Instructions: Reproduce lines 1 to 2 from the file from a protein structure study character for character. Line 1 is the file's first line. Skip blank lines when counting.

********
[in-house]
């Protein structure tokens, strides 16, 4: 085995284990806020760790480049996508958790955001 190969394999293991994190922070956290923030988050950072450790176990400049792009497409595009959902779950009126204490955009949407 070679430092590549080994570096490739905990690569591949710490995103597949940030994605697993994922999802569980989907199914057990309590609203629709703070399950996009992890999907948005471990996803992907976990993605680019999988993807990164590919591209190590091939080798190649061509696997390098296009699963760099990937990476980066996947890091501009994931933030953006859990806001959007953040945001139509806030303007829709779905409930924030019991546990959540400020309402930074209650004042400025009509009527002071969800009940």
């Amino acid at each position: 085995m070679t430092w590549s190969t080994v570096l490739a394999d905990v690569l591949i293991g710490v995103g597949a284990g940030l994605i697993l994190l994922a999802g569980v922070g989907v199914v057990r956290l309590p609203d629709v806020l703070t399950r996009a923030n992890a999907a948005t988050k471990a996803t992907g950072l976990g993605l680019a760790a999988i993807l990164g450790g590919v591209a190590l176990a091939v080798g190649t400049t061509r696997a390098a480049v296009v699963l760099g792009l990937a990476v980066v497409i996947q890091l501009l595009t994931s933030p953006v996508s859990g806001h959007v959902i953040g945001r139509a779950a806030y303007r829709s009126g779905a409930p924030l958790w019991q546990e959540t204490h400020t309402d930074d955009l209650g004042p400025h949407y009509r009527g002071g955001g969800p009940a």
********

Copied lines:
[in-house]
């Protein structure tokens, strides 16, 4: 085995284990806020760790480049996508958790955001 190969394999293991994190922070956290923030988050950072450790176990400049792009497409595009959902779950009126204490955009949407 070679430092590549080994570096490739905990690569591949710490995103597949940030994605697993994922999802569980989907199914057990309590609203629709703070399950996009992890999907948005471990996803992907976990993605680019999988993807990164590919591209190590091939080798190649061509696997390098296009699963760099990937990476980066996947890091501009994931933030953006859990806001959007953040945001139509806030303007829709779905409930924030019991546990959540400020309402930074209650004042400025009509009527002071969800009940």